The value of investments and any income from them can fall and you may get back less than you invested.

Five steps to improve your financial fitness

Whether you’re a long-term saver or just starting out, making sure your finances are in good shape should be a priority. But, where do you begin?

1.     Establish your priorities

Saving is one of the best ways to get yourself on track with your finances. But, to save with confidence you need to know what resources you have at your disposal.

Draw up a budget showing your monthly income and outgoings. Start with essential expenses that must be paid for and absolutely cannot be given up such as rent or mortgage payments, utility bills, council tax and basic food bills. Then consider where else your income goes each month and whether you could be spending your money more effectively.

2.     Set up an emergency fund

It is generally advised that you have enough cash tucked away in a savings account to cover three to six months’ worth of expenses. Hopefully, you won’t need it, but you’ll be thankful if you suffer a temporary drop in income.

3.     Pay down high-interest debt

Before increasing your other savings, it is a good idea to prioritise paying down expensive debt like credit cards. After all, you are likely to be paying more in interest on the debt than you are earning on your savings.

4.     Set your goals

If you’ve followed the previous steps you should now have a pretty good idea of how much extra you can afford to save each month. Now consider what you want those savings to achieve. If you have earmarked them for a short-term goal such as paying for a holiday or renovations to your home, it probably makes sense to place them in a cash savings account.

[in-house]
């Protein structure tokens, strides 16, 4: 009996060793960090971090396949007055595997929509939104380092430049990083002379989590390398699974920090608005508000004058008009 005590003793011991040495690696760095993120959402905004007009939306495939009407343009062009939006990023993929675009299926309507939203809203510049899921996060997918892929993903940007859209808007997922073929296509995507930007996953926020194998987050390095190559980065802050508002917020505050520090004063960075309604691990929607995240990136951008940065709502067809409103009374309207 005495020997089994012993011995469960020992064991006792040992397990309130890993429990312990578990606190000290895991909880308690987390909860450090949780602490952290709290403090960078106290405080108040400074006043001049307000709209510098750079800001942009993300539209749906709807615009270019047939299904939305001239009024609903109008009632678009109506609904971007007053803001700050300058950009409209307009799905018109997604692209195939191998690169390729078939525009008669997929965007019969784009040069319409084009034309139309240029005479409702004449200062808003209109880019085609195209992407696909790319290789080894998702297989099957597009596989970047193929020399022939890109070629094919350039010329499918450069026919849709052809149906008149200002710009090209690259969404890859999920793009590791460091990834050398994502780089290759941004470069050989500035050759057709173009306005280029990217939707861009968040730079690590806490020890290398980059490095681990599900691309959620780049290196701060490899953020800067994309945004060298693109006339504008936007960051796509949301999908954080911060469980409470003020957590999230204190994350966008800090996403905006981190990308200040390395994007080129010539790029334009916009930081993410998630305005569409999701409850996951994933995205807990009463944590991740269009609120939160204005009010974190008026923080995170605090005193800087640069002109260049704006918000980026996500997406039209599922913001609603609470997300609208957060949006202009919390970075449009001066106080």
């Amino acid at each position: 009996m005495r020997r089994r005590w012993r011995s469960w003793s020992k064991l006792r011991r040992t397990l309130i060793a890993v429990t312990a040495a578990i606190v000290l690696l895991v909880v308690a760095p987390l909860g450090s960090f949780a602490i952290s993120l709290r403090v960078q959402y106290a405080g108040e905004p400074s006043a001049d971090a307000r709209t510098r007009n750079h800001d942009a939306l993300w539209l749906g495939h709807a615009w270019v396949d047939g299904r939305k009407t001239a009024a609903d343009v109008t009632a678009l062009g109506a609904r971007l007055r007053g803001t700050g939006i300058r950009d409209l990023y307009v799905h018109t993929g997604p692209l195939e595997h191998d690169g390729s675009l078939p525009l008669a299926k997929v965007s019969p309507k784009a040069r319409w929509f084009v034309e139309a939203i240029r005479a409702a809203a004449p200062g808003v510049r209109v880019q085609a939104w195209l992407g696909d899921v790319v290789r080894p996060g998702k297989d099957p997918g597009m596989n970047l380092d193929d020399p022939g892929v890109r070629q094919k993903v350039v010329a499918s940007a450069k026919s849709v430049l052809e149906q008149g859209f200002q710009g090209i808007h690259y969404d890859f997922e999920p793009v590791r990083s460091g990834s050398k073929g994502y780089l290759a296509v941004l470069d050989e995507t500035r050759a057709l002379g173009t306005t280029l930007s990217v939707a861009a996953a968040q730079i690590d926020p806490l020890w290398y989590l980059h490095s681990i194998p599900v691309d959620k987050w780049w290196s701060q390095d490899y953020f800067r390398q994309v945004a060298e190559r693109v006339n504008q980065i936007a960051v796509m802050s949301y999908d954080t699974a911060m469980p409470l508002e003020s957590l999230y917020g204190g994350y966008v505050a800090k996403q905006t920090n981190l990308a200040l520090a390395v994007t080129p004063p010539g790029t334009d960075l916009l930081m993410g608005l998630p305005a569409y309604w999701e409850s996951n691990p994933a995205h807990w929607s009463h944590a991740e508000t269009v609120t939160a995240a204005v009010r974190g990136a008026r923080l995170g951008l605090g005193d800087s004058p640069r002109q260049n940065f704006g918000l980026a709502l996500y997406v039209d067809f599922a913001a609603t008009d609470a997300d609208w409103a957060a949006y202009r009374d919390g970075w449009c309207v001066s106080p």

But for medium or longer-term goals, which might include saving for school fees, paying off your mortgage or funding your retirement, investing in the stock markets offers the potential to earn higher returns.

5.     Save tax efficiently

If you are employed, join your company pension scheme. You will benefit from employer contributions on top of your own. The government also effectively refunds any tax you have paid on your contributions at your highest income tax rate – 20%, 40% or 45%.

Contributions to Individual Savings Accounts (ISAs) receive no tax relief. However, investment returns and withdrawals are tax free.

Initially the tax savings may not amount to much. But over time, particularly if you take out an ISA every year and the value of your investments grows, the tax benefits can really add up.

Adults can put up to £20,000 a year into ISAs (so for a couple that’s £40,000) and up to £4,260 a year into a Junior ISA for a child.

To find out more about the Brewin Portfolio Service ISA, click here.

Our dedicated customer support team can also answer your questions about the service and help with your online application.

Phone: 0333 207 9003

Email: customer.services@brewin.co.uk

The value of investments can fall and you may get back less than you invested.

Please note that this document was prepared as a general guide only and does not constitute tax or legal advice. While we believe it to be correct at the time of writing, Brewin Dolphin is not a tax adviser and tax law is subject to frequent change.  Tax treatment depends on your individual circumstances; therefore you should not rely on this information without seeking professional advice from a qualified tax adviser.

No investment is suitable in all cases and if you have any doubts as to an investment's suitability then you should contact us.

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